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    This is when things really slowed down. Windows and doors. The same place I got the stone had the windows I used for the coop. I took 4 window panes to use on the coop. I had to make all the frames, again from spare lumber I had, and attach them with hinges. There are 3 windows on the first floor that all open for ventilation and one in the eave on the second floor that is stationary. The door is very old door from a house build in the mid 18 hundreds. It is made of very old growth heart pine and weighs a ton. I have had it for years and figure might as well use it. I will clean it up and stain it in the spring. I had to make the frame and hinge it as well. Everything at this point was cut to fit so it took me a long time. This is also when I had my really only other expense. I had to buy the vertical lap siding. I painted the lap so that is why it looks partially painted. I will finish painting in the spring.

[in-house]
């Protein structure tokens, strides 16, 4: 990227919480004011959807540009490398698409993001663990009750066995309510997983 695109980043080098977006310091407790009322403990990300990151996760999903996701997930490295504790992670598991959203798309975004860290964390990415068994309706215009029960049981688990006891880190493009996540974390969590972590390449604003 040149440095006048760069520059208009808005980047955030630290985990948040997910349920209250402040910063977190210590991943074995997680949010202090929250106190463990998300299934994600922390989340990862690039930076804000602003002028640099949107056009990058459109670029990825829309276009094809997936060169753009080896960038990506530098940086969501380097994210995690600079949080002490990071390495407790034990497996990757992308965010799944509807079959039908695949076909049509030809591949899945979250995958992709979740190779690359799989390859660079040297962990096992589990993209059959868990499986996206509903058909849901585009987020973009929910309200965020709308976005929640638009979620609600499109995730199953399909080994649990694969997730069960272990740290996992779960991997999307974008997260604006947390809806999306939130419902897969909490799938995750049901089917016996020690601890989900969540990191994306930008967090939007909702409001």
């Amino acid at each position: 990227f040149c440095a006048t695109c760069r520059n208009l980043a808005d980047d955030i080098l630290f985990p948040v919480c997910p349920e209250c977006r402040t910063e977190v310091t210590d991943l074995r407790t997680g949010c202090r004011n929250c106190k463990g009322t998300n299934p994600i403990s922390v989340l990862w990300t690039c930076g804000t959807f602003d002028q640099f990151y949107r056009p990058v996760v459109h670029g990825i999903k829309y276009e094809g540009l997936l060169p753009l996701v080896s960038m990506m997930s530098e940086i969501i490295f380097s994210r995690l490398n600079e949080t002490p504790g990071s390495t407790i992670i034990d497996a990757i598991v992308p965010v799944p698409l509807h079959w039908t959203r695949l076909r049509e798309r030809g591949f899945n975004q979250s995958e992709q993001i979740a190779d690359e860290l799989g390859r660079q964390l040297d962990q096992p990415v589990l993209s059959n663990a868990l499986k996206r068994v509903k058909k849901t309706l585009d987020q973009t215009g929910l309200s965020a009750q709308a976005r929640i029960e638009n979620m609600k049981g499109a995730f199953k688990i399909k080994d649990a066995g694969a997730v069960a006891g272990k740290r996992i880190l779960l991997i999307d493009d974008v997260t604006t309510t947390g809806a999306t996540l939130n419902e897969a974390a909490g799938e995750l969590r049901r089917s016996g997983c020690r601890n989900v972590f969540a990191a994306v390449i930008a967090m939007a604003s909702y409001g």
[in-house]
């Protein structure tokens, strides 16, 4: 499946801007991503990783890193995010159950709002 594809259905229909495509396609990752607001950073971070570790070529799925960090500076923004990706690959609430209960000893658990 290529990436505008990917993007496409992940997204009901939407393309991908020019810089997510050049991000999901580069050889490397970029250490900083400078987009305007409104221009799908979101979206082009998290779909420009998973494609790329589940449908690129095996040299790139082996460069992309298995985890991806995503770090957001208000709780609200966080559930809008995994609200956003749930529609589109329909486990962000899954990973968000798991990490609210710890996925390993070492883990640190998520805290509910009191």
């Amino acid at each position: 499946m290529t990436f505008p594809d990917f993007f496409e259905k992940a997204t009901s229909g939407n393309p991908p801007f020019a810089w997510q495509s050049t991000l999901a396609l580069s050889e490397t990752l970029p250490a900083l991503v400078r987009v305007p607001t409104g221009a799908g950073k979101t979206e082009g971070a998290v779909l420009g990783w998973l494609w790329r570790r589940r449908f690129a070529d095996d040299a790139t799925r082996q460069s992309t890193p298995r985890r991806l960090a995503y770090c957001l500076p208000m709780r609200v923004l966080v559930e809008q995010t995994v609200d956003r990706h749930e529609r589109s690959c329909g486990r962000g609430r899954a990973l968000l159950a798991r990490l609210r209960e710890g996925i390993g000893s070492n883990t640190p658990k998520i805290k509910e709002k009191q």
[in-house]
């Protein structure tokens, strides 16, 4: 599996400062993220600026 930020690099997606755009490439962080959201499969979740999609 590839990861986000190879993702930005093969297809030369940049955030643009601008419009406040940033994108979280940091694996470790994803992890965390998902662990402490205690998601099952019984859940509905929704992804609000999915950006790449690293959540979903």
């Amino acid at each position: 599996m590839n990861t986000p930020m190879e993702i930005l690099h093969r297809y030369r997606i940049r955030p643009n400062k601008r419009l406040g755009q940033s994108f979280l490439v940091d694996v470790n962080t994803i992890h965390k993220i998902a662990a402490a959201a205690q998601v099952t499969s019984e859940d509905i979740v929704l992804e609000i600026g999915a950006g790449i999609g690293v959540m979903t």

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    So that is about it. The chickens are in the coop now. Final painting, trim, and finishing the eaves and soffet will have to wait till spring. The box in the bottom corner is the nest boxes so I can get the eggs without going inside. I only have 4 chickens now but have room for more. Hopefully a run will be added in the spring as well. The two cedar logs are for the roost. I have the trunk of a small cedar tree that I will eventually make "branches" for the chickens to roost as well.
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    Thanks for reading,
    Rob
     
  2. Ol Grey Mare

    Ol Grey Mare One egg shy of a full carton. ..... Premium Member

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    My Coop
    Nicely done!!!! A lucky flock, indeed, to call that coop home!
     
  3. aart

    aart Chicken Juggler! Premium Member

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    My Coop
    Very cool, great little timber project.
    What is your climate location?
     
  4. rbruno

    rbruno Chillin' With My Peeps

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    I am in central MD. Usually warm and humid in the summer and usually we get a good cold snap in Jan and February with some snow. But, this winter it has been very mild and rainy.
    Rob